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Keywords:

  • brain edema;
  • matrix metalloproteinase;
  • stroke;
  • thrombolysis

Abstract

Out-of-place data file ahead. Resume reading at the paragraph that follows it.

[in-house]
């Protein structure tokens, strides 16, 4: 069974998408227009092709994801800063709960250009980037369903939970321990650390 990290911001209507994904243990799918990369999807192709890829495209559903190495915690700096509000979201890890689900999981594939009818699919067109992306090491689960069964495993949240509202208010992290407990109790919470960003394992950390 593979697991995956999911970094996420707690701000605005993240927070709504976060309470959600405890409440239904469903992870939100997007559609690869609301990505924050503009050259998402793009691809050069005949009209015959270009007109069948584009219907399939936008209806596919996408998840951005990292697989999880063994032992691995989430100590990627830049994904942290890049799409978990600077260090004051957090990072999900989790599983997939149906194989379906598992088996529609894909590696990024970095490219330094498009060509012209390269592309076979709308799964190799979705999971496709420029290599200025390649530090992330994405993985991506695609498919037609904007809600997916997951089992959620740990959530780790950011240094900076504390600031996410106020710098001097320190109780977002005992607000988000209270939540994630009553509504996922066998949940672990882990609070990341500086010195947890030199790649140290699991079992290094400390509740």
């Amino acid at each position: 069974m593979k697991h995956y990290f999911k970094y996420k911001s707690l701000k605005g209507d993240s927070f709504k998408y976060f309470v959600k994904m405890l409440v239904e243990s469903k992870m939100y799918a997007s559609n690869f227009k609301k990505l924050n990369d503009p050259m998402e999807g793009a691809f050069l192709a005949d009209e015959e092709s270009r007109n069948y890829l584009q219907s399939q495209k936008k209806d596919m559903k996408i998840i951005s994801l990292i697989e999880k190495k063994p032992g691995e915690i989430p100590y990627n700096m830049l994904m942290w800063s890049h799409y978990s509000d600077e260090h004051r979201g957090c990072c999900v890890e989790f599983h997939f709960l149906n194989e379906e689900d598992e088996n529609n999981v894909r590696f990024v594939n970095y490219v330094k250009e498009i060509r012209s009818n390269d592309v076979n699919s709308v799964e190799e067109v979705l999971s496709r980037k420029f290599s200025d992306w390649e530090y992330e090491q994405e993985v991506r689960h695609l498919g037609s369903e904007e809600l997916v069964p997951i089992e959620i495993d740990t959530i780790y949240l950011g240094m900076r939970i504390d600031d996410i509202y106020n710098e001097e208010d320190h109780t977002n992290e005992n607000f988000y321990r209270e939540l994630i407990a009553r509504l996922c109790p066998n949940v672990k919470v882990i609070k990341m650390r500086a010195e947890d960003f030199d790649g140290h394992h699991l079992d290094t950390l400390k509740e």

The role of the inducible matrix metalloproteinase (MMP)-9 in blood–brain barrier (BBB) disruption after ischemic stroke is well accepted. Recombinant tissue plasminogen activator (r-tPA) is the only approved thrombolytic treatment of ischemic stroke but r-tPA is potentially neurotoxic. Vasogenic edema after r-tPA treatment has been linked with an increase in cerebral MMP-9. However, because cerebral ischemia clearly increases the levels of endogenous tPA, the consequence of additional r-tPA may be questionable. In this study, wild type and MMP-9 knockout mice were subjected to 90 min transient middle cerebral artery occlusion and treated with 10 mg/kg r-tPA. At 24 h after occlusion, BBB permeability, hemispheric enlargement, collagen and laminin degradation as well as cerebral infarction were increased in both wild type and MMP-9 knockout treated animals as compared with non-treated animals. Mortality was increased in wild type but reduced in knockout treated mice. Cerebral MMP-9 concentration was not modified by r-tPA. However, pre-treatment with p-aminobenzoyl-gly-pro-D-leu-D-ala-hydroxamate, a broad-spectrum MMP inhibitor, counteracted the effects of r-tPA on the neurovascular unit and decreased mortality in both wild type and knockout mice. MMP inhibition did not modify cerebral infarction in r-tPA-treated animals. Our results suggest that r-tPA toxicity is mainly independent of MMP-9 after transient middle cerebral artery occlusion but could involve some other MMPs. Additionally, our results support the hypothesis of a dissociation between r-tPA-dependent mechanisms of BBB breakdown and cerebral infarction. Due to the importance of r-tPA in thrombolytic treatment of ischemic stroke patients, the MMPs that could participate in r-tPA-induced BBB disruption should be further characterized.